An Intel ad in August 1973 IEEE Computer "introduces two modular microcomputer development systems called Intellec 4 and Intellec 8", to design "MCS-4 and MCS-8 OEM systems", that being the names of Intel's chip sets for the 4004 and 8008 processors. "These microcomputer sets were first introduced by Intel in November, 1971". (By context "microcomputer" refers to the chip sets, not the Intellec systems.) The Intellec systems were ROM and paper tape based hardware platforms, using code developed on the minicomputers and mainframes of the time. "A standard software package is also included with each Intellec system and a new high level language has been introduced for the Intellec 8". Presumably that's Kildall's PL/M. The ad refers to a systems introduction "at the National Computer Conference and [they] will be available in October." Prices were between $2200 and $2400 per system.

    Intel offered a simple 8008 development system in 1972, using a 8008 processor and memory board called "SIM8-01" inserted into a motherboard (possibly called "MP7-02") with lights, switches and a power supply. A 4004 model was also available. I will write more about this system at a later time. My references include discussions of the development of the MCM-70 computer in 1971-72, using this development system, as described by the York University Computer Museum MCM-70 collection. A nice view of a SIM-08 card is at this link.

    A copy of the Intel "Intellec 8/MOD 80 Operator's Manual", 98003-A, dated June 1974, refers to the "INTELLEC 8I to mean the Intellec 8 with 8080 CPU". The Operator's Manual describes a paper-tape based assembly development environment, with text editor, assembler, and ROM-based monitor. Some of the I/O features of the monitor are similar to I/O features of CP/M's BIOS. There's a description of the 100 pins of the Intellec system card set - this is NOT named as "the Intellec bus", merely "a bus", "the bus", "CPU bus", etc.


    In Dr. Dobb's Journal #21, there was an article "ISIS: Anatomy of a Real-World Operating System", written by Perry Hutchison of Iowa State University. Recieved Dec 23 1977 by DDJ, his article discusses ISIS internals based on his analysis of ISIS "written entirely in PL/M" and as run on an Intel Intellec MDS system. He examined "object code of version 1.2 of 32K ISIS, received Aug 1976 [with] V1.1 of ASM80, V1.3 of EDIT, V1.1 of UPM, and 2.0 of ICE80." He mentions the "MDS-DOS Hardware Reference Manual", that the floppy controller uses ports 78H-7FH. He references an article in Kilobaud Dec 1977 about ISIS "but not by name" by David Yulke. (Thanks to Udo Munk for archiving this article with his collection of ISIS documents.)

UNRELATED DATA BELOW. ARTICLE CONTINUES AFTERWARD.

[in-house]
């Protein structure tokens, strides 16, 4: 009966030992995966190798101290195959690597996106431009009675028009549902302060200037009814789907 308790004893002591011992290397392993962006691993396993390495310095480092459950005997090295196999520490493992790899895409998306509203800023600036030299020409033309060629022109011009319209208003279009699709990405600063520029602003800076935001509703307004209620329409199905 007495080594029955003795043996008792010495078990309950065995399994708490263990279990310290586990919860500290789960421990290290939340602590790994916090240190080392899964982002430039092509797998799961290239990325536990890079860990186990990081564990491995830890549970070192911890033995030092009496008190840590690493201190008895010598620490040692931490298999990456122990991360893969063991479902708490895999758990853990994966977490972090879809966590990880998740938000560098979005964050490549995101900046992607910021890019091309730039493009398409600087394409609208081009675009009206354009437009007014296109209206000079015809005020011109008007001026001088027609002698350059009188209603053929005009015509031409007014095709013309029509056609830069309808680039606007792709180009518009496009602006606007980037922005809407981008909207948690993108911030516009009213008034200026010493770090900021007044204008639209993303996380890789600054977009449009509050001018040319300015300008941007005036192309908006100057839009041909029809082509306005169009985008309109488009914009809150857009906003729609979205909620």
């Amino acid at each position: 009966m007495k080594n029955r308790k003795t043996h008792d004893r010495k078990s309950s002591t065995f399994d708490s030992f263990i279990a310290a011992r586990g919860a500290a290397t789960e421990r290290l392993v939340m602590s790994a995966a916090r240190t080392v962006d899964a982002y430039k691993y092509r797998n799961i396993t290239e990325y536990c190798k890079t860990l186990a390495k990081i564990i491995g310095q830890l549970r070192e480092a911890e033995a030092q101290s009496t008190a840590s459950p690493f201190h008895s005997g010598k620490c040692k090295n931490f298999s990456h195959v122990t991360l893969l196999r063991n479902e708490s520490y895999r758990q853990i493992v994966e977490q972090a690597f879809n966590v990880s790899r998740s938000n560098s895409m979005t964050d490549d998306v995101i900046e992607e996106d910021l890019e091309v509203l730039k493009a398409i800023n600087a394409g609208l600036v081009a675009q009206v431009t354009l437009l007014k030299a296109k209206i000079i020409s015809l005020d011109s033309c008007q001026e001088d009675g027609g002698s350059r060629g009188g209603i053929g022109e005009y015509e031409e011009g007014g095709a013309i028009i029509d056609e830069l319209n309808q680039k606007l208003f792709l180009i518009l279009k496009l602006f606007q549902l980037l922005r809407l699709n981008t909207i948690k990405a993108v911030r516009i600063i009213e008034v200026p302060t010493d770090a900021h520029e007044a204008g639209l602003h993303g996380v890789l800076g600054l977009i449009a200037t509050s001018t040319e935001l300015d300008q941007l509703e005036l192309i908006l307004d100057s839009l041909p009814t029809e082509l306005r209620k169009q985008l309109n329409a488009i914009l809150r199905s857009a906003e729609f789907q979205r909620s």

A typical document of the era for more information is: "Automatic design of multiprocessor microprocessor systems" by Hoo-min D. Doon of MIT; pages 6-14, Annual ACM IEEE Design Automation Conference, published 1977 in the "Proceedings of the Symposium on Design Automation and Microprocessors".

    A paper I've not reviewed yet is: "Intel SIM8-01: A Proto-PC ", Zbigniew Stachniak York University, Canada; from the "IEEE Annals of the History of Computing", Volume 29, Issue 1 (January 2007), pages 34-48

    ISIS II operating system

    Most of the quotes below are from the "Intel Data Catalog 1977", and most of those quotes are from Ch 13, "Intellec Development Systems":

    (page 13-29 to 31, quoting) Title: Software - Intel Systems Implementation Supervisor (ISIS-II)

    The ISIS-II operating system resides on the system diskette and supports a broad range of user-oriented design aid software. Total file management and input editing features greatly reduce software development time. the ISIS-II Relocating Macro Assembler, Linker, Object Locator and Library Manager can be loaded from the diskette in seconds. All passes of the assembler can be executeed without the need for user intervention. Object code and listing may be directed to any output device, or stored as diskette files.

    Powerful system console commands are provided in an easy-to-use English context. Monitor mode can be entered by a special prefix to any system command or program call.

    A file is a user-defined collection of information of variable length. ISIS-II also treats each of the standard Intellec system peripherals as files through preassignment of unique file names to each device. In this manner data can be copied from one device to another (i.e. tape reader to tape punch) using the same command required to copy one diskette data file to another. ISIS-II provides automatic implementation of random access files. Each file is identified by a user-chosen name unique on its diskette. Up to 200 files may be stored on each 1/4 million byte diskette."

    ATTRIB	Assigns spedified attributes to a file such as write protect.
    COPY	creates copies of existing diskette files or transfers files from one device to another.
    DELETE	Removes a file from the diskette, thererby freeing space for allocation of other files.
    DIR	Listes name,s ize and attributes of files from a specified diskette directory
    RENAME	Allows diskette files to be crenamed.
    FORMAT	Initializes a diskette and allows creation of additional system or data diskettes.
    DEBUG	Loads a specified program from a diskette into memory and then transfers control
    	to the Intellec monitor for execution and/or debugging
    SUBMIT	Provides the capability to execute a series of ISIS-II commands which have
    	been previously written to a diskette file.

    The ATRIB, DELETE, and DIR commands have the additional capability of operating on several files at once via the wildcard file-naming convention. As an example, the command "DELETE *.OBJ" deletes all files in the diskette directory with the suffix ".obj"..

    --end quotes--

    Programs described in the "Intel Data Catalog 1977" include the 8080 Macro Assembler, Linker, Object locator, PL/M-80 "resident compiler", Text Editor, Library Manager. Also there's a reference to the ICE-80, an in-circuit emulator which includes hardware to plug into the 8080 processor socket of a target system.